PITTSBURGH –The future is bright for USA Hockey.
The second annual CCM/USA Hockey All-American Prospects Game, showcasing 40 of the top young American-born hockey players, served as proof as Team White, coached by Mark Johnson, topped Team Blue, headed by Joe Mullen, 5-2, Thursday at CONSOL Energy Center in Pittsburgh.
“I think [USA Hockey] is in a great position,” said Johnson, who began his professional hockey career in Pittsburgh and helped lead the 1980 U.S. Olympic men’s hockey team to a gold medal in the Miracle on Ice.
“A lot of credit goes to USA Hockey for different grassroots programs where people are continually working, and now we’re reaping the benefits. All of the sudden, this is the second year where we had a game with our top 40 players, and eight or nine years ago you probably couldn’t have done that.”
Fans witnessed stellar goaltending, an up-tempo attack on both sides, dazzling skill, solid defense and punishing hits on Thursday.
Goaltenders Edwin Minney and Thatcher Demko took center stage early, allowing a combined one goal through one and a half periods before the teams finished the game with an offensive explosion, scoring six total goals in the third period.
The AAPG, which debuted last year in Buffalo, N.Y., has quickly established itself as a big-time event for fans and scouts. The game was played in an National Hockey League arena for the second consecutive year, and with seven players in this year’s game identified as “A” prospects by NHL Central Scouting Services, the talent level was high.
Americans have represented 23 percent of players picked in the first two rounds since the 1999 NHL Entry Draft, up from 12 percent between 1984-98. Several developmental programs, including the United States Hockey League and USA Hockey’s National Team Development Program, helped boost those figures, paving the way by preparing players for NCAA Division I and NHL careers.
“You always hope they gain some confidence when they play in a game like this and the experience of it, so when they get into tournaments and stuff like that they’ll have that confidence that they can play in front of a lot of scouts and people and feel comfortable,” said Mullen, a three-time Stanley Cup champion and the first American-born player to score 500 goals.
The prospects shined at CONSOL Energy Center, home of the NHL’s Penguins, and an area of the country that has witnessed remarkable and rapid growth since Sidney Crosby entered the league in 2005.
“The growth and energy right now for ice hockey in western Pennsylvania is at an all-time high,” said Johnson, son of legendary former Penguins’ coach Bob Johnson.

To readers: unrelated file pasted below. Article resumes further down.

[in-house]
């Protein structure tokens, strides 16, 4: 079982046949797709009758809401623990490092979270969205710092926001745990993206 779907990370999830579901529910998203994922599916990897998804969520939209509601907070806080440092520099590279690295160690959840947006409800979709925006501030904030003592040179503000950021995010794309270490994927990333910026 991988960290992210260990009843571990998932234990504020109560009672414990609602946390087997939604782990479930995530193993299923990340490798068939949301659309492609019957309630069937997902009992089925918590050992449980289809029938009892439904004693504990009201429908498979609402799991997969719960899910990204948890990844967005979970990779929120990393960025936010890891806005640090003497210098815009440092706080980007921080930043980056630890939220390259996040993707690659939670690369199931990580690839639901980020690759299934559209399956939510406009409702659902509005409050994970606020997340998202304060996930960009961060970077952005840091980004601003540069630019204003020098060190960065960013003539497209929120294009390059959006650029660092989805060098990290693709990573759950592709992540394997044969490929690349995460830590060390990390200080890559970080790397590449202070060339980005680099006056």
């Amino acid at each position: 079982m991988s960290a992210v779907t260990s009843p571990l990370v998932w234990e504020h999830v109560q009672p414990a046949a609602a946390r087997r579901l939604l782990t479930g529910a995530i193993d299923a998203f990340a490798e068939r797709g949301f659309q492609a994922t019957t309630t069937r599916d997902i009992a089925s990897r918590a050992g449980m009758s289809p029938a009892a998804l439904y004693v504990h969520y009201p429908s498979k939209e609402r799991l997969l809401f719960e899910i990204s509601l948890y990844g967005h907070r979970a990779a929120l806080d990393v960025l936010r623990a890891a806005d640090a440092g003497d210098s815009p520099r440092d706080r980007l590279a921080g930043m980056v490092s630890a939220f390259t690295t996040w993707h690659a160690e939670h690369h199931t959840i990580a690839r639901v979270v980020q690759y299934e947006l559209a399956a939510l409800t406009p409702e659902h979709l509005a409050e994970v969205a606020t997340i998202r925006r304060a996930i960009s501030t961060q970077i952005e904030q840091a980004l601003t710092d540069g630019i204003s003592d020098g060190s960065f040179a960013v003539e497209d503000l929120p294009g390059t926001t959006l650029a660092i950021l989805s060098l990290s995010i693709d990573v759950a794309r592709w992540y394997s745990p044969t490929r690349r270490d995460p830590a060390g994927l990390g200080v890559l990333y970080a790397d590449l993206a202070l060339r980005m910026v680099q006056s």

The action started Thursday with the goalies.
Demko, a freshman at Boston College, turned aside all six shots faced, while Minney, a Michigan State recruit who currently plays on the U.S. National Under-18 Team, stopped 16 of 17 shots, as the two held the high-powered attacks to just one goal through a period-and-a-half.
“Ed played a great game,” Demko said. “He had a lot of action early and kind of stood on his head. I wasn’t tested too much, but when the shots came I tried to stop them.”
Team White’s Dylan Larkin, a University of Michigan recruit, was the only one to score through two periods, sweeping a shot between Minney’s pads from the top of the crease on a feed from game MVP Keegan Iverson.
“I thought I played really well, but that was a reflection of how my team played,” Minney said. “It seemed like there were a lot of shots, but at the same time they were outside shots.”
The action heated up in the third period for Team White goaltender Blake Weyrick and Alex Nedeljkovic, of Team Blue.
The teams exploded for six goals, the first three coming six-and-a-half minutes apart, while the last three, including an empty-netter, spanned a little more than three minutes.
Team White’s Sonny Milano netted the game-winner at 10:54 of the third, giving his team a 3-1 lead. The University of Notre Dame recruit slipped behind the defense, took a feed from teammate Alex Tuch and used a smooth deke to elude Nedeljkovic’s poke check before sliding the puck into the back of the net.
“I was just kind of waiting by the net hoping the other team would turn it over and they did,” Milano said. “My linemate, Alex, made a great play and fed me in front of the net and it was pretty easy from there.”
It wasn’t easy for Team White to hold the lead from a hard-charging Team Blue, but Weyrick did his best to shut the door, stopping 19 of 21 shots faced. His finest save came when he robbed Tyler Sheehy with a sharp glove save while moving side-to-side during a two-on-one, helping Team White stay ahead by two at the time.
“I saw the odd-man rush and I just tried to get my glove over there and keep myself square and in front of the puck as much as I could,” Weyrick said. “That was my focus.”
The focus of the event itself was on spotlighting the players and their accomplishments. Regardless of the outcome, Johnson and Mullen viewed Thursday’s game as a success and a testament to the bright future of American hockey.
“These young men all want to play in the NHL one day and this is the next step in trying to help their development,” Johnson said. “Anytime we put an event like this, especially in these NHL cities like Pittsburgh with a hockey buzz, it’s going to help these kids grow.”
Story from Red Line Editorial, Inc.